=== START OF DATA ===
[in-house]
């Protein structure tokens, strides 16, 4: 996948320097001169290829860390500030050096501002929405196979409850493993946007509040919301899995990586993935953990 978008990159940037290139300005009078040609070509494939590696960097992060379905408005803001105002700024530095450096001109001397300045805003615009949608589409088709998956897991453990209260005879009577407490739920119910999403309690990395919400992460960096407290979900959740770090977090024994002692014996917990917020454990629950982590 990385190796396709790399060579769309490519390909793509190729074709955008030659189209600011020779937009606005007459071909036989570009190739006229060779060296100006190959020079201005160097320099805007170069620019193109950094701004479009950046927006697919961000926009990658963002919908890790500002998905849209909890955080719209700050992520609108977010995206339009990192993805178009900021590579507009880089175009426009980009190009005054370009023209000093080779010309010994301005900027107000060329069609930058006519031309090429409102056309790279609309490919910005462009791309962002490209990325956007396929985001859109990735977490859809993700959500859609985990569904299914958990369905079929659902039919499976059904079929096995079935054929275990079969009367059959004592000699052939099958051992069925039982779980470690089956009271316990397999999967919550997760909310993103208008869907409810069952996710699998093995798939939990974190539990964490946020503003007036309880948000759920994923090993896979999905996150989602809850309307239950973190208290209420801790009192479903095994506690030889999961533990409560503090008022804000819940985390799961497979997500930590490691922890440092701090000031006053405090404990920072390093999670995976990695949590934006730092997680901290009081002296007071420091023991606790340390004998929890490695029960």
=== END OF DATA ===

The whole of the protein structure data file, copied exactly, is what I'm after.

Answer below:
[in-house]
């Protein structure tokens, strides 16, 4: 996948320097001169290829860390500030050096501002929405196979409850493993946007509040919301899995990586993935953990 978008990159940037290139300005009078040609070509494939590696960097992060379905408005803001105002700024530095450096001109001397300045805003615009949608589409088709998956897991453990209260005879009577407490739920119910999403309690990395919400992460960096407290979900959740770090977090024994002692014996917990917020454990629950982590 990385190796396709790399060579769309490519390909793509190729074709955008030659189209600011020779937009606005007459071909036989570009190739006229060779060296100006190959020079201005160097320099805007170069620019193109950094701004479009950046927006697919961000926009990658963002919908890790500002998905849209909890955080719209700050992520609108977010995206339009990192993805178009900021590579507009880089175009426009980009190009005054370009023209000093080779010309010994301005900027107000060329069609930058006519031309090429409102056309790279609309490919910005462009791309962002490209990325956007396929985001859109990735977490859809993700959500859609985990569904299914958990369905079929659902039919499976059904079929096995079935054929275990079969009367059959004592000699052939099958051992069925039982779980470690089956009271316990397999999967919550997760909310993103208008869907409810069952996710699998093995798939939990974190539990964490946020503003007036309880948000759920994923090993896979999905996150989602809850309307239950973190208290209420801790009192479903095994506690030889999961533990409560503090008022804000819940985390799961497979997500930590490691922890440092701090000031006053405090404990920072390093999670995976990695949590934006730092997680901290009081002296007071420091023991606790340390004998929890490695029960």